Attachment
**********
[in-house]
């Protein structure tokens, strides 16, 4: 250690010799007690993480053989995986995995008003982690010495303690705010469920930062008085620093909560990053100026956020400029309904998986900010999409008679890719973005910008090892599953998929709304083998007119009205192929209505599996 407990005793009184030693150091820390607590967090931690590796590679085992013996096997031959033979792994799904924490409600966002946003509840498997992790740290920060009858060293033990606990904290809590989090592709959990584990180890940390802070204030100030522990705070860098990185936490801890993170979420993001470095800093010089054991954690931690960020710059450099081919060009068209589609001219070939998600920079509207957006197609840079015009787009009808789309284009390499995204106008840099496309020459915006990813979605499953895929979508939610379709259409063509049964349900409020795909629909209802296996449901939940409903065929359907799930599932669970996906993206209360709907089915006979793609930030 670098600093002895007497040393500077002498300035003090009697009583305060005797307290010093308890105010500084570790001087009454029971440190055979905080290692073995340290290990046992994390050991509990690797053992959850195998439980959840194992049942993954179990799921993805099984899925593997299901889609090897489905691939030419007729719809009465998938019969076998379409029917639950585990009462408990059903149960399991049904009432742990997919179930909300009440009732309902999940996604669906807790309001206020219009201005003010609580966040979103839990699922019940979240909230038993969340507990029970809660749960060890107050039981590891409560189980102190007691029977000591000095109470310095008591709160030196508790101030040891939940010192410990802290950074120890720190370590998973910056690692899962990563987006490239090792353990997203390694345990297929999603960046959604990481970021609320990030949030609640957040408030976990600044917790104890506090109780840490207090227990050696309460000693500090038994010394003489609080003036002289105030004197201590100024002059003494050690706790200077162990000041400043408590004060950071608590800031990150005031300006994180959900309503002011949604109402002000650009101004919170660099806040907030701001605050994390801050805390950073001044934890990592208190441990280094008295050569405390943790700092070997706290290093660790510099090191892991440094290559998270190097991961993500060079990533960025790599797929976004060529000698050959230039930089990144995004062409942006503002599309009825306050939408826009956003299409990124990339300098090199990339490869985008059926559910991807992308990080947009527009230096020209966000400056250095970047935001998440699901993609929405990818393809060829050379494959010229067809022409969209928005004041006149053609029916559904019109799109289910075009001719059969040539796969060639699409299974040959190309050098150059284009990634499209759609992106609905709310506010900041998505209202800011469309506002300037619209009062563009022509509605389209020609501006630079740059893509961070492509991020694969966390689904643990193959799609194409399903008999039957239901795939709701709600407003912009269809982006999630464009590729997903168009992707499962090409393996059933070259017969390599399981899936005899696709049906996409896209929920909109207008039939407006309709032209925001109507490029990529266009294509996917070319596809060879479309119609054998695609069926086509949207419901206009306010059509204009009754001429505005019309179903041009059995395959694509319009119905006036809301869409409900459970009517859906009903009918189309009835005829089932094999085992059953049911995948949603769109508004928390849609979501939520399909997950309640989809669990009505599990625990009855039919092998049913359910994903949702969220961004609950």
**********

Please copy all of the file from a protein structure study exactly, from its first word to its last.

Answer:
[in-house]
């Protein structure tokens, strides 16, 4: 250690010799007690993480053989995986995995008003982690010495303690705010469920930062008085620093909560990053100026956020400029309904998986900010999409008679890719973005910008090892599953998929709304083998007119009205192929209505599996 407990005793009184030693150091820390607590967090931690590796590679085992013996096997031959033979792994799904924490409600966002946003509840498997992790740290920060009858060293033990606990904290809590989090592709959990584990180890940390802070204030100030522990705070860098990185936490801890993170979420993001470095800093010089054991954690931690960020710059450099081919060009068209589609001219070939998600920079509207957006197609840079015009787009009808789309284009390499995204106008840099496309020459915006990813979605499953895929979508939610379709259409063509049964349900409020795909629909209802296996449901939940409903065929359907799930599932669970996906993206209360709907089915006979793609930030 670098600093002895007497040393500077002498300035003090009697009583305060005797307290010093308890105010500084570790001087009454029971440190055979905080290692073995340290290990046992994390050991509990690797053992959850195998439980959840194992049942993954179990799921993805099984899925593997299901889609090897489905691939030419007729719809009465998938019969076998379409029917639950585990009462408990059903149960399991049904009432742990997919179930909300009440009732309902999940996604669906807790309001206020219009201005003010609580966040979103839990699922019940979240909230038993969340507990029970809660749960060890107050039981590891409560189980102190007691029977000591000095109470310095008591709160030196508790101030040891939940010192410990802290950074120890720190370590998973910056690692899962990563987006490239090792353990997203390694345990297929999603960046959604990481970021609320990030949030609640957040408030976990600044917790104890506090109780840490207090227990050696309460000693500090038994010394003489609080003036002289105030004197201590100024002059003494050690706790200077162990000041400043408590004060950071608590800031990150005031300006994180959900309503002011949604109402002000650009101004919170660099806040907030701001605050994390801050805390950073001044934890990592208190441990280094008295050569405390943790700092070997706290290093660790510099090191892991440094290559998270190097991961993500060079990533960025790599797929976004060529000698050959230039930089990144995004062409942006503002599309009825306050939408826009956003299409990124990339300098090199990339490869985008059926559910991807992308990080947009527009230096020209966000400056250095970047935001998440699901993609929405990818393809060829050379494959010229067809022409969209928005004041006149053609029916559904019109799109289910075009001719059969040539796969060639699409299974040959190309050098150059284009990634499209759609992106609905709310506010900041998505209202800011469309506002300037619209009062563009022509509605389209020609501006630079740059893509961070492509991020694969966390689904643990193959799609194409399903008999039957239901795939709701709600407003912009269809982006999630464009590729997903168009992707499962090409393996059933070259017969390599399981899936005899696709049906996409896209929920909109207008039939407006309709032209925001109507490029990529266009294509996917070319596809060879479309119609054998695609069926086509949207419901206009306010059509204009009754001429505005019309179903041009059995395959694509319009119905006036809301869409409900459970009517859906009903009918189309009835005829089932094999085992059953049911995948949603769109508004928390849609979501939520399909997950309640989809669990009505599990625990009855039919092998049913359910994903949702969220961004609950």